Any freelance writer who comes from a creative writing background has likely heard the advice “write what you know” over the course of their career. What this usually means is “use your own experiences” in order to capture something true or authentic.
While this might be good advice for writing creative nonfiction or poetry, it’s practically useless for most commercial writers. Especially those who are just starting out. The truth is, as a copywriter, you’ll likely have to write about things you don't know, often and well.
So, how do you—a liberal arts major who’s never stepped foot inside a rubber parts warehouse—write a technical guide to rubber parts manufacturing that will be useful to someone who comes from that background?
Let’s talk about it.
Do Your Research
This should go without saying, but before you do anything else on this list, begin with a baseline of topical research. Start with a Google search and keep a collection of all the reliable sources you come across. This includes studies, surveys, data, comparable articles, and competitor resources.
At this point, you can begin drafting an outline or a list of potential questions to ask in a subject matter expert interview.
Explore Online Communities
If you’re writing for an industry that is completely foreign to you, it might be a good idea to explore online communities to get a feel for the audience and existing content. Browse hashtags on social media and check out forums where community members meet and discuss the topic.
This will give you a better idea of general opinions, ideas, beliefs, and other important information surrounding the culture of the industry you’re writing for.
Contact a Subject Matter Expert
A subject matter expert (SME) is someone who specializes in whatever topic you’re writing about. As a freelance writer, you can choose to source an SME on your own or ask the client to recommend someone from their company to meet with you.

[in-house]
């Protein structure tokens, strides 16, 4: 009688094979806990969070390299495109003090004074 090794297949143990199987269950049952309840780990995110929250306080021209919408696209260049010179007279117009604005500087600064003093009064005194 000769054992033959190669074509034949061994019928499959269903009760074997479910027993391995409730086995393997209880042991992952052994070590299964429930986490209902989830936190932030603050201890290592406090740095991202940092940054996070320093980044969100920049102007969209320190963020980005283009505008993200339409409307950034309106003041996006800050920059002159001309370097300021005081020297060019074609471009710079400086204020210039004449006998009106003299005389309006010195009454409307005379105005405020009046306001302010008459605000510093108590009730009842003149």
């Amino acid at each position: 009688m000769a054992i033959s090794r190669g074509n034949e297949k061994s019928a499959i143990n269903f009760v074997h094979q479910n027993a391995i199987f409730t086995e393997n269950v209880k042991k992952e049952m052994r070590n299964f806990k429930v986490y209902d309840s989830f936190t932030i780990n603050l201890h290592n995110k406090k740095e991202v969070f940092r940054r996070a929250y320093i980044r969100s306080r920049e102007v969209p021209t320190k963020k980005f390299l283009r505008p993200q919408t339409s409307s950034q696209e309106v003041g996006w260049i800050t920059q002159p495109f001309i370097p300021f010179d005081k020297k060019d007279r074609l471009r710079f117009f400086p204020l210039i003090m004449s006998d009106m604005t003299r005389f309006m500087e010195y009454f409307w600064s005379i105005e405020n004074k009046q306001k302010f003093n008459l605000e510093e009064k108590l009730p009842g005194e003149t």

The latter option is significantly better, as this SME will be able to offer expert insight into a topic, as well as the target audience, ideal client, and how the client’s products or services relate to the topic.
Depending on the scope of the project, you may need only one or multiple SMEs. Reach out to the client to ask them for an introduction to someone on the team.
If you choose to source your own SME, you’ll have to provide some sort of incentive for their time. Many professionals who are trying to establish themselves as thought leaders will do an interview for exposure and the opportunity to build authority, but others might prefer to build links back to their website or blog.
Before reaching out to an SME, it’s important to organize your thoughts and determine exactly what information you need. This will help you direct the meeting accordingly. Here are some things you should consider before planning a meeting:
- The specific topic of the piece
- The length, target audience, and purpose of the piece
- The questions that will be covered in the interview
You don’t need to go into an SME meeting with a detailed outline, but having four to six open-ended questions is necessary to ensure you get the information you need.
Check out this blog on conducting an SME interview for more tips on how to make the most of this kind of meeting.
Get an Expert Editor
Now that you’ve done the research, spoken with an expert, and drafted the article, you’re nearly done.
Before submitting it as a completed draft, it’s a good idea to get an expert to review it for blindspots and factual errors. This could be someone on the client’s team, the SME, or the client themselves.
No matter how much research you’ve done, there’s a good chance there will be a few minor factual errors in the piece. For this reason, articles and pieces about previously unknown topics may require more rounds of edits than you’re typically used to. Be prepared and price your services accordingly.
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Once you’ve resolved any suggestions from the expert editor, it’s time to send your final draft to the client. It’s possible the client will have further edits, but like we covered earlier, that’s to be expected.
As a copywriter, a large portion of your job should revolve around research and editing, especially when covering topics you aren’t experienced in. Personally, I love writing about new topics. It keeps me on my toes and gives me plenty to talk about at parties.
So, if you see me talking about the wonderful world of wastewater management at a party, mind your business.
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